Growing up in an era when putting people on the moon still lingered in that otherworldy place between “How can they do that?” and “They actually did it,” Ronald D. Moore reportedly remembers a younger version of himself who burned with excitement at the space race he thought would unfold in his lifetime.
Watching Neil Armstrong walk on the moon while witnessing a different kind of milestone on the night of the Apollo 11 landing, the For All Mankind creator (and Star Trek and Battlestar Galactica veteran) recently told Variety it was impossible, as a child, to envision a space program that wasn’t overflowing with exciting possibilities.
“My little brother literally took his very first steps that night, walked across the floor for the very first time at the same time Armstrong walked on the Moon,” Moore said. “It changed my life, they were broadcasting the Apollo missions during the day and at night I would want to watch anything with a space ship on TV, and that led me to Lost in Space and eventually to Star Trek and now this For All Mankind.”
But when Apple reached out to Moore with ideas for making a series for its new Apple TV+ platform about NASA’s journey through its Cold War-era space program, Moore said he realized he’d be tasked with making a compelling sci-fi story that was unfortunately hamstrung by a “sad” historical setting: the budget-strapped lean years when NASA had already been to the moon, and now lacked a vision (and funding) to conquer bigger frontiers.
Describing the era as a time of “diminishing expectations and lowering ambitions” for the U.S. space program, Moore said his solution was to make For All Mankind the kind of show that could tap into that early, space-bound optimism he had as a child. The U.S. and former Soviet Union had both actually shown the world that humanity could will itself into space — so why not pull at that thread and see how a true space race might’ve played out?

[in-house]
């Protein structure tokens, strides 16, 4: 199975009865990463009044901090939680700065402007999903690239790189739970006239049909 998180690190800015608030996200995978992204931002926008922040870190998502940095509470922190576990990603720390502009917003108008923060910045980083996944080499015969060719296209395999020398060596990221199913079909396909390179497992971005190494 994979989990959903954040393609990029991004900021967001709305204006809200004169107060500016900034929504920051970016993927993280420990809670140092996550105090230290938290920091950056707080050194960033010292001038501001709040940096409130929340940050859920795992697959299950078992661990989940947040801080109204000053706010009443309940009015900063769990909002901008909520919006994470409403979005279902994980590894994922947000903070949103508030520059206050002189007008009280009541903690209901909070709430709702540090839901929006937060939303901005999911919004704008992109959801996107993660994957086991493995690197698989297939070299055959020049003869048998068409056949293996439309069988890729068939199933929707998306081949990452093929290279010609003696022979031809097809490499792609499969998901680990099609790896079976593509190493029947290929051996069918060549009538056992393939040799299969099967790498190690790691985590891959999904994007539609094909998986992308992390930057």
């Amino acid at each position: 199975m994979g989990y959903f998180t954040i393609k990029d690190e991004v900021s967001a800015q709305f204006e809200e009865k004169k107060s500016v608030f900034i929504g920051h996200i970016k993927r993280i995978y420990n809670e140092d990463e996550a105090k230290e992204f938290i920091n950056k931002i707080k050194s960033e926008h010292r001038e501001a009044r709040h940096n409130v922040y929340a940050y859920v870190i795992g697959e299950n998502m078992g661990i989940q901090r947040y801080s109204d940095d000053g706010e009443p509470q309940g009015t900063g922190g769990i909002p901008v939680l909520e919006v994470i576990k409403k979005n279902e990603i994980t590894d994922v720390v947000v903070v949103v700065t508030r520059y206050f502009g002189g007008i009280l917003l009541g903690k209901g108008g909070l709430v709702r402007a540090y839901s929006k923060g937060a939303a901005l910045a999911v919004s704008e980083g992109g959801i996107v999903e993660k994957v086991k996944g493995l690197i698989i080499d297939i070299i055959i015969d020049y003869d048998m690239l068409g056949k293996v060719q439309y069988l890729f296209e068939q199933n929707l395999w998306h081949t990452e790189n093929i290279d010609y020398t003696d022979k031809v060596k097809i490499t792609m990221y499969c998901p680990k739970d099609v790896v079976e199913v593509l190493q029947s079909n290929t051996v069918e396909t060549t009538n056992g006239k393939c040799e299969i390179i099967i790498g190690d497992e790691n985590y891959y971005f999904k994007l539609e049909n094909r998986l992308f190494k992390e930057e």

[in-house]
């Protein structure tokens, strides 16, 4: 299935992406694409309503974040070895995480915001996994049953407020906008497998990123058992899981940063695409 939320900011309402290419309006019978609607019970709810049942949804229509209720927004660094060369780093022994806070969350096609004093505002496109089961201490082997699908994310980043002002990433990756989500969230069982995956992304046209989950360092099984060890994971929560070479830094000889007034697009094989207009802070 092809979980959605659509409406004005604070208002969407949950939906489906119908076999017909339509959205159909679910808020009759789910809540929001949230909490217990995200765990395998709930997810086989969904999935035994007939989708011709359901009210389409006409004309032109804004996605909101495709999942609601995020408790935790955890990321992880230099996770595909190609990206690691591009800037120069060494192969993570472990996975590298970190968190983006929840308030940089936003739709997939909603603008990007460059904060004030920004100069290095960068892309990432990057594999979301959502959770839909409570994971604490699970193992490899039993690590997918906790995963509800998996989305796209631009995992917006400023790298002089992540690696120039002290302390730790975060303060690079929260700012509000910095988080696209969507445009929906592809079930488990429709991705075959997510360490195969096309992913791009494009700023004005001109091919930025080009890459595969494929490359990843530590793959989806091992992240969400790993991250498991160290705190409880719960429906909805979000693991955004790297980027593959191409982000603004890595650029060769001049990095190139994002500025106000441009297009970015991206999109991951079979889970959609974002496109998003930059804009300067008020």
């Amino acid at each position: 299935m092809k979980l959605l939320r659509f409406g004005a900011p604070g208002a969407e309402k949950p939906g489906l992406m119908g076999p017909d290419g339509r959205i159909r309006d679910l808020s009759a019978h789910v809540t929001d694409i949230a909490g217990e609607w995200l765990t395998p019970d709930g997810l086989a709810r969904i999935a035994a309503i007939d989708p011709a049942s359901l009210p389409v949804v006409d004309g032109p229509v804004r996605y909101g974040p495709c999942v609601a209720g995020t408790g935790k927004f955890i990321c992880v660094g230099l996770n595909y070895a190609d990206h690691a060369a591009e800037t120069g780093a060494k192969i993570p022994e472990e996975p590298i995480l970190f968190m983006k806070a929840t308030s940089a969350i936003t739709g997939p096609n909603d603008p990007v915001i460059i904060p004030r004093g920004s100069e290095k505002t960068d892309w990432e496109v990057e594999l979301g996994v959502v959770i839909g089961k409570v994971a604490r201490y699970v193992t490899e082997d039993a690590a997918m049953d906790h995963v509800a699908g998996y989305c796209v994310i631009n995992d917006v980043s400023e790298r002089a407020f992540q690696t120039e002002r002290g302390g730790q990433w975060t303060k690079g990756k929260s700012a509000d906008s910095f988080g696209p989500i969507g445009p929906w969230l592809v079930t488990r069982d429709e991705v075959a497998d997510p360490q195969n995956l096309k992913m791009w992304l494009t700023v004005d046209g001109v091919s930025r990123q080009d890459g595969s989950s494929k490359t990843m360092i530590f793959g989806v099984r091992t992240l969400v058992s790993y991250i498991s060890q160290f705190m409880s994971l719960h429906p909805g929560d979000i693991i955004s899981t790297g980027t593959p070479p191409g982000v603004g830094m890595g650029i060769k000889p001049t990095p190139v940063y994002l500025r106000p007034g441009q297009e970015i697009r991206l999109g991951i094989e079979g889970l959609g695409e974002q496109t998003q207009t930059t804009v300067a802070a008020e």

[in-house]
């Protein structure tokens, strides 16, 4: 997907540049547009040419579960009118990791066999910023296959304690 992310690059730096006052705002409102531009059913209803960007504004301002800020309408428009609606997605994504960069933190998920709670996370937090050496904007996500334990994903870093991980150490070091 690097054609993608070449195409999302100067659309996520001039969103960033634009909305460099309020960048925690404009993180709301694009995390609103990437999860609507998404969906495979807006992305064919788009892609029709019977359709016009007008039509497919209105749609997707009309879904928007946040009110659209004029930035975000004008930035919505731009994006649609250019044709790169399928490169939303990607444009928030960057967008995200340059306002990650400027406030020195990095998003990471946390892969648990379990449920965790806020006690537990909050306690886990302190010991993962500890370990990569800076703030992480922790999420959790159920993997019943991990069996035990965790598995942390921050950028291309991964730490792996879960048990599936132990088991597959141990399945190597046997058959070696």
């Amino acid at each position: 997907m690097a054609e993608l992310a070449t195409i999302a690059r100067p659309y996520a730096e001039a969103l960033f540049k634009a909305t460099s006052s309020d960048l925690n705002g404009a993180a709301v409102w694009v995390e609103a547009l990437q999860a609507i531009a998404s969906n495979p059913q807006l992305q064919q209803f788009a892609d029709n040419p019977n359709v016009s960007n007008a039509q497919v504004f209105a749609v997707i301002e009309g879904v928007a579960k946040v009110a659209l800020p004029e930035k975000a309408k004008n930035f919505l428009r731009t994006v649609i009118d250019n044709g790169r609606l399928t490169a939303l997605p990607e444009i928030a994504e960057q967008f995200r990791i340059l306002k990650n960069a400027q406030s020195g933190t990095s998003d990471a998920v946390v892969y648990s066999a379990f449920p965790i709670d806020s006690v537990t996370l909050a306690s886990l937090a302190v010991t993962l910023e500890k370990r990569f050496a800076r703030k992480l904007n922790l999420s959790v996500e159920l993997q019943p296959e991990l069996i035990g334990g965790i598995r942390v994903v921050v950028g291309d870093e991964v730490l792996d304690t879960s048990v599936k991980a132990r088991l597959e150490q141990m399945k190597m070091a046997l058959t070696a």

“[I]nstead of doing a show about what really happened in the ‘70s, why don’t we do a show that’s about the space program you and I thought we were going to get when we were kids?” he explained. “A much bigger, expanded, bolder program, so I thought let’s do an alternate history show.”
One big piece of kicking up the excitement, said Moore, was to have the Soviets winning from the start, with NASA playing catch-up as they watched the USSR beat the U.S. — not only by getting to the moon first, but also by getting a woman there first as well.
“…In the alternate history, we wanted to recapture that feeling where the Americans were constantly banging their heads against the wall about to how the Soviets keep beating us at every turn,” he said. “[T]hat motivated a lot of the things in the original space race, and it motivates the show to go further and have a lunar base and going beyond all that.”
It’s a formula that grounds the show in real-world events while giving it a chance to aim higher than history, in hindsight, ever allowed. For All Mankind’s NASA astronauts don’t stray far from their real-life counterparts (“They can still be heroes, but they don’t have to be carved out of marble,” Moore told Variety), but, unlike the real astronauts of the 1970s, they also get to play for much higher stakes.
Critics appear to agree that For All Mankind sets the bar highest of all the shows in the launch-day lineup at Apple TV+, but now we’re able to judge for ourselves: The Apple TV+ streaming service — and For All Mankind with it — is live and ready to binge at last.